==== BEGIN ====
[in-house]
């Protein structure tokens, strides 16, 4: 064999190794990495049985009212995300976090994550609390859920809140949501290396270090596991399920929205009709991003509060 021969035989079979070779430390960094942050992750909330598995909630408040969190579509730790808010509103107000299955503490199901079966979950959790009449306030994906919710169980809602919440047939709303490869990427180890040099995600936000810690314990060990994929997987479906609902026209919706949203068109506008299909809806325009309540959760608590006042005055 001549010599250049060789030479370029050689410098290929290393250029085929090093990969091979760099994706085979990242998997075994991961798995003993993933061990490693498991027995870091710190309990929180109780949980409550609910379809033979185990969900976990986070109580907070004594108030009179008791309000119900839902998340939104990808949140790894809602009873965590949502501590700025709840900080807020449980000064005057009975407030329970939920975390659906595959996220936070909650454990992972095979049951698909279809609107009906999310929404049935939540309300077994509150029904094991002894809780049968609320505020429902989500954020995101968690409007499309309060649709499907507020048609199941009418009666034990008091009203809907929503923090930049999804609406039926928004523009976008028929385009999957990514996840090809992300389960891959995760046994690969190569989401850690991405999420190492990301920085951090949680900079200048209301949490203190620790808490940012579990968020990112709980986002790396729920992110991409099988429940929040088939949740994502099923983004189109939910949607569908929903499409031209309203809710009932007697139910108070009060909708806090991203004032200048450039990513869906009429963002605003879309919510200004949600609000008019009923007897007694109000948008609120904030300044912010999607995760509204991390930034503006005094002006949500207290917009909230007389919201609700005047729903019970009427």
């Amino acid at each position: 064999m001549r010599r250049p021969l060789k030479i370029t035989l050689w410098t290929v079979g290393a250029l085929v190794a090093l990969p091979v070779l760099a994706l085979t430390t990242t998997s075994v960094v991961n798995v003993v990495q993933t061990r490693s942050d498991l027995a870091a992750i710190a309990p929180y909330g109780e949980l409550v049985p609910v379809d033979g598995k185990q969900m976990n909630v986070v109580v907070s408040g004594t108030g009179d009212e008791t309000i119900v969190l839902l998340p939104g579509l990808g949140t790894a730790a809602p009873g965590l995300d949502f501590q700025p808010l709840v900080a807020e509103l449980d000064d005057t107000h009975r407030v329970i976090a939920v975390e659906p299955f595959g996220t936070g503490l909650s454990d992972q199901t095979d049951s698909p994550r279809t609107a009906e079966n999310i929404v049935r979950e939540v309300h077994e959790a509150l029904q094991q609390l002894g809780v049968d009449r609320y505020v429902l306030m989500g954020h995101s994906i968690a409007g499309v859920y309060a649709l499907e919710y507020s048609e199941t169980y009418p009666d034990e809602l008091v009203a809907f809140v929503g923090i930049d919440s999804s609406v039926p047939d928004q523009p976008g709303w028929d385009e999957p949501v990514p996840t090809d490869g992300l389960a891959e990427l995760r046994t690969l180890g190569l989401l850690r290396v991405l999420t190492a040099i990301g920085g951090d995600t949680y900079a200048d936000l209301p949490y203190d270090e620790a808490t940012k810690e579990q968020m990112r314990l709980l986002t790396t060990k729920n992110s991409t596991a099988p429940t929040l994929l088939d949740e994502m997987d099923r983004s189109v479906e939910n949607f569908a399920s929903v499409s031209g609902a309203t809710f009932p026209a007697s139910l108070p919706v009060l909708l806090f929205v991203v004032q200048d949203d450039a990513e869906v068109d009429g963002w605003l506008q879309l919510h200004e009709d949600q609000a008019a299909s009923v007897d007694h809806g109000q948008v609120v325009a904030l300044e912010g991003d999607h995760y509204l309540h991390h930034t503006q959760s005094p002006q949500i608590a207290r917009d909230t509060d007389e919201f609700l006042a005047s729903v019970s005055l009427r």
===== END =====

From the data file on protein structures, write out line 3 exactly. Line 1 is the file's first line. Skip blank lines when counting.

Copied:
């Amino acid at each position: 064999m001549r010599r250049p021969l060789k030479i370029t035989l050689w410098t290929v079979g290393a250029l085929v190794a090093l990969p091979v070779l760099a994706l085979t430390t990242t998997s075994v960094v991961n798995v003993v990495q993933t061990r490693s942050d498991l027995a870091a992750i710190a309990p929180y909330g109780e949980l409550v049985p609910v379809d033979g598995k185990q969900m976990n909630v986070v109580v907070s408040g004594t108030g009179d009212e008791t309000i119900v969190l839902l998340p939104g579509l990808g949140t790894a730790a809602p009873g965590l995300d949502f501590q700025p808010l709840v900080a807020e509103l449980d000064d005057t107000h009975r407030v329970i976090a939920v975390e659906p299955f595959g996220t936070g503490l909650s454990d992972q199901t095979d049951s698909p994550r279809t609107a009906e079966n999310i929404v049935r979950e939540v309300h077994e959790a509150l029904q094991q609390l002894g809780v049968d009449r609320y505020v429902l306030m989500g954020h995101s994906i968690a409007g499309v859920y309060a649709l499907e919710y507020s048609e199941t169980y009418p009666d034990e809602l008091v009203a809907f809140v929503g923090i930049d919440s999804s609406v039926p047939d928004q523009p976008g709303w028929d385009e999957p949501v990514p996840t090809d490869g992300l389960a891959e990427l995760r046994t690969l180890g190569l989401l850690r290396v991405l999420t190492a040099i990301g920085g951090d995600t949680y900079a200048d936000l209301p949490y203190d270090e620790a808490t940012k810690e579990q968020m990112r314990l709980l986002t790396t060990k729920n992110s991409t596991a099988p429940t929040l994929l088939d949740e994502m997987d099923r983004s189109v479906e939910n949607f569908a399920s929903v499409s031209g609902a309203t809710f009932p026209a007697s139910l108070p919706v009060l909708l806090f929205v991203v004032q200048d949203d450039a990513e869906v068109d009429g963002w605003l506008q879309l919510h200004e009709d949600q609000a008019a299909s009923v007897d007694h809806g109000q948008v609120v325009a904030l300044e912010g991003d999607h995760y509204l309540h991390h930034t503006q959760s005094p002006q949500i608590a207290r917009d909230t509060d007389e919201f609700l006042a005047s729903v019970s005055l009427r």